I spend a lot of time thinking about test automation. We all know that, when it’s done right, it can save everyone time, increase test coverage, and eliminate a lot of tedious, repetitive grunt work. The trouble is, when it’s done wrong, it becomes just as much of a millstone as the manual testing it replaces. Witness:
- The massive maintenance burden of keeping automated tests working when the products they are hard-coded to look for suddenly disappear from the site under test because they’re sold out.
- The pain of debugging a test that’s given you an incomprehensible stack trace instead of a sensible error message.
- The constant fine-tuning of automated tests to cope with slight changes to the user interface that prevent them from “seeing” the objects they are looking for.
…and so on. I’m sure you can think of some more examples. So, to sum up, if you’re going for test automation in a big way, you’ve got to plan carefully. And you have to employ the same kind of programming best-practices as the developers do. And, of course, you must be prepared to spend significant time on maintenance. This is daunting, and, if you’re just dabbling in automation rather than being a full-time Test Automator, you probably aren’t prepared to make that kind of commitment for fear that it won’t deliver enough value to justify the time invested. Game over.
It’s a shame to give up at this point, because, as valid as those concerns are, you can still make good use of automation techniques to achieve real efficiency gains in this situation. The trick is to “think small” and break things down into little pieces. When we think about test automation, there’s a tendency to try and tackle complete test cases in one go. But if you can automate just one fairly simple, yet repetitive, part of the case, it’s often possible to score a significant time saving, even if you’re completing the rest of the case manually.
I’ve recently been doing some testing of the search functionality on an ecommerce website. The change was technical only: the idea was that the end users wouldn’t notice any difference after it was deployed. Clearly, the easist way to test this is to hook up two sites to the same database, put the new code on one and the old code on the other, then check that any search you run returns the same results on both sites.
IRB is a great tool for this. When you’re viewing search results, there’s almost certainly a repeating HTML element that contains the product ID. All you have to do is work out how to identify those elements, and you can get a list of every product ID in a couple of seconds. Identifying the elements is pretty easy with a tool like Firebug. In this example, I’m assuming we’re shopping on New Look.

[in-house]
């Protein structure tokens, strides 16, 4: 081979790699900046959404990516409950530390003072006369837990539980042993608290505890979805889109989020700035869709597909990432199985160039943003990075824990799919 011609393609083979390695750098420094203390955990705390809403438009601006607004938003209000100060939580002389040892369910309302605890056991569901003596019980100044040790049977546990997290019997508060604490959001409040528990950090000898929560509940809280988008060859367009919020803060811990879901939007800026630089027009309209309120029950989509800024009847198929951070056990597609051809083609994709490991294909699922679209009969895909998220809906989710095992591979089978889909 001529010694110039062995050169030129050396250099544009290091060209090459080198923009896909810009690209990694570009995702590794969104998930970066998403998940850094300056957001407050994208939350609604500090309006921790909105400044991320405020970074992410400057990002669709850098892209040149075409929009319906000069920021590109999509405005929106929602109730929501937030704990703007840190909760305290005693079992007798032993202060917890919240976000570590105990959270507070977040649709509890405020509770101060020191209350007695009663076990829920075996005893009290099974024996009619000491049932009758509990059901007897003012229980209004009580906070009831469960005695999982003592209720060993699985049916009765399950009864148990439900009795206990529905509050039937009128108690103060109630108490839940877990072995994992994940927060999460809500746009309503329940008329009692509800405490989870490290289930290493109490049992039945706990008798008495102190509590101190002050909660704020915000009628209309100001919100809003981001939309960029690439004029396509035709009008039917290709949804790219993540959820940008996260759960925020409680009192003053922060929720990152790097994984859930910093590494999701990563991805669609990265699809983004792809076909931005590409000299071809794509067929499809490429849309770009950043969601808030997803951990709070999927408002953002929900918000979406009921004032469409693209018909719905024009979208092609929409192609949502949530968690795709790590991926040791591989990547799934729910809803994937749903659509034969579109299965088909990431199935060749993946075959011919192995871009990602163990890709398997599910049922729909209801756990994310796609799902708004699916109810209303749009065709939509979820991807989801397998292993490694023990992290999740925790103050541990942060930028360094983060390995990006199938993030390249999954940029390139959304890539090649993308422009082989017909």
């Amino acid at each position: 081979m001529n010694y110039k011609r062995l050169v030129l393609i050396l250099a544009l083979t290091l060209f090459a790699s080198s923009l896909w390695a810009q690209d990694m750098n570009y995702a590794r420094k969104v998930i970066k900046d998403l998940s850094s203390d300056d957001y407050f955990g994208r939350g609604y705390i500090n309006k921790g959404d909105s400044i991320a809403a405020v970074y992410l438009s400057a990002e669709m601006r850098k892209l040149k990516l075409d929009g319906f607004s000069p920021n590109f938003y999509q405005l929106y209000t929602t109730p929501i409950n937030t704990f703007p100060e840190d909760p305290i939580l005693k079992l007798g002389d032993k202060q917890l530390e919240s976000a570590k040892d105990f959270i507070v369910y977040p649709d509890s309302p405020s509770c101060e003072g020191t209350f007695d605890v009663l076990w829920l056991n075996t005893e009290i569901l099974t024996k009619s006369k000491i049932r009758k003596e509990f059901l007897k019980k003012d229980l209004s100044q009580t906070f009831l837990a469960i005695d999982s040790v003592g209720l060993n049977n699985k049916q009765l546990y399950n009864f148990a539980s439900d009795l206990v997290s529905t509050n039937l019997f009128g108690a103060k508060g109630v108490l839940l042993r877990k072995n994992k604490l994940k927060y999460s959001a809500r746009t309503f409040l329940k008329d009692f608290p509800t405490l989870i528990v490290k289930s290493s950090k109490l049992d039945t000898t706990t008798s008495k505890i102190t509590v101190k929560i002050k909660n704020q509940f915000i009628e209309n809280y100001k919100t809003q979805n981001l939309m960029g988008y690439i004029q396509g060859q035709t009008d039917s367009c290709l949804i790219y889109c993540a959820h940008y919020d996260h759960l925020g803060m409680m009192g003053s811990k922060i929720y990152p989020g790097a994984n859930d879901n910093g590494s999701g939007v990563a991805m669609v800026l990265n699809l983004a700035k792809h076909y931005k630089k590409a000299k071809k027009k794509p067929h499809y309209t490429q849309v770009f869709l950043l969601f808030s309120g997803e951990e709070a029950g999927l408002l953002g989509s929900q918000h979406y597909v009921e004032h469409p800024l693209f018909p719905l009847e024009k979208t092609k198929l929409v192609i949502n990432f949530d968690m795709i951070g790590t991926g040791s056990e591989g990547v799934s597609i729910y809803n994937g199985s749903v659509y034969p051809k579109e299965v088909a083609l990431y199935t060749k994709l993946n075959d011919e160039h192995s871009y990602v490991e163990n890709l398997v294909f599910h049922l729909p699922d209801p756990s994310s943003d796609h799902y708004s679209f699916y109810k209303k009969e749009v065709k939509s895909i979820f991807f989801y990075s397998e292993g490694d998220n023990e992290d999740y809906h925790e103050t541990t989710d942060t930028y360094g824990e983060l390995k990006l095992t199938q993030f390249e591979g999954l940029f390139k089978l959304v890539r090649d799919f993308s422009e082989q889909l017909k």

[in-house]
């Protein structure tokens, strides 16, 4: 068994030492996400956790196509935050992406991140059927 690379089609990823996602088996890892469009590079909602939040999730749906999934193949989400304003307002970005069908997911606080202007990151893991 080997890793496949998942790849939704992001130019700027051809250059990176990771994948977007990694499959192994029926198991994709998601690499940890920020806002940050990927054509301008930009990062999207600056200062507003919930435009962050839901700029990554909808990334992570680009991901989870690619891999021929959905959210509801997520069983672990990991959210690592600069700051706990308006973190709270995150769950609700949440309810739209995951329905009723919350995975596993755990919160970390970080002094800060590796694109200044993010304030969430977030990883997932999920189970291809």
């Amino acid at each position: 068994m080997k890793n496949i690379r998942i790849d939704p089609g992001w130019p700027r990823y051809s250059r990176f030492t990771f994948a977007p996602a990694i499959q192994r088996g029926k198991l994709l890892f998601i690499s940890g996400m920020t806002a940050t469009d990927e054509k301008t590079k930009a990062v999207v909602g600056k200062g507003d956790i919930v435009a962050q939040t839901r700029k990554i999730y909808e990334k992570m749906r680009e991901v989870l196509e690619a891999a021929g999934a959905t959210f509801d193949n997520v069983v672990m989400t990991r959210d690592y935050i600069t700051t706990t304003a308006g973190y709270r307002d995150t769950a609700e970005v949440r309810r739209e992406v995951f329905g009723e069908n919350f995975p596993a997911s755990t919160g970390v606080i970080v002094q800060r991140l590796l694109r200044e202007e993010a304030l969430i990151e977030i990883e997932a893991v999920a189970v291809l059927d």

As you can see in the screenshot, the product ID can be found in a hyperlink that resides in a list item with class “c5-1”. Bear in mind that I don’t work for New Look, so I had to work this out. If I did work for New Look, I could get this information from a developer. Anyway, all I have to do is get Ruby to iterate through every element on the page with class “c5-1” and print the relevant part of the link address. The following snippet does just that:
# at this point you can go to your browser, navigate to the site under test, and run the search
$browser.elements(:class_name,'c5-1').each do |el|
Let’s just go through the lines that do the real work to see how it’s done:
Dead simple: tells Watir to look at the page and pick out any HTML element with the class ‘c5-1’.
$browser.elements(:class_name,'c5-1').each do |el|
Tells Ruby to iterate through each of the matching elements, passing each one in turn to the next code block as an object called el.
- el.links just picks out the first link in the element. There’s only one, anyway.
- .href gets the target URL of the link.
- .match(/d+($|?)/) finds the product ID within the link. What’s that regex doing? Well, d+ looks for one or more digits (i.e. the bit of the string we want) and ($|?) just specifies that we only want sequences of digits that are immediately followed either by the end of the line (represented by $) or a question mark (which we must escape using a backslash, otherwise it would be treated as a wildcard). I noticed that some of the links had an argument like “?productFind=search” after the ID, hence why the ‘?’ is needed.
- .to_s.chomp(‘?’) extracts the string from the match results, and removes the ‘?’ from the end, if there was one.
Actually, chances are I could have got away with a much simpler regex that simply returned any string of digits, regardless of what followed them. This would probably have worked, but since I don’t know the site very well, it seemed safer to be a bit more specific.
So, we run that once in IRB, return to our browser and run the search on the other site, then repeat the last three lines in IRB to get another list. Copy/paste the lists into Excel, write a couple of swift vlookup functions, and you can instantly spot any differences between the two results.
Boom! Job done. And we don’t have to bother about source control, nor do we have to do any complicated setting up of environments if we want to share it with colleagues: a simple email containing a few lines of code will do the trick. Even better, if we later decide to automate this test case fully, we’ve already written the most tricky bit of the algorithm.
The trick here is to treat test automation not as a way of life, nor as a paradigm that must be followed totally or not at all, but as a tool in your armoury that you can use as little or as much of depending on what the situation demands. If you don’t know Ruby, I’m sure you could do something similar with Selenium IDE. The point is to recognise the situations where a bit of innovation can help you work smarter, not harder.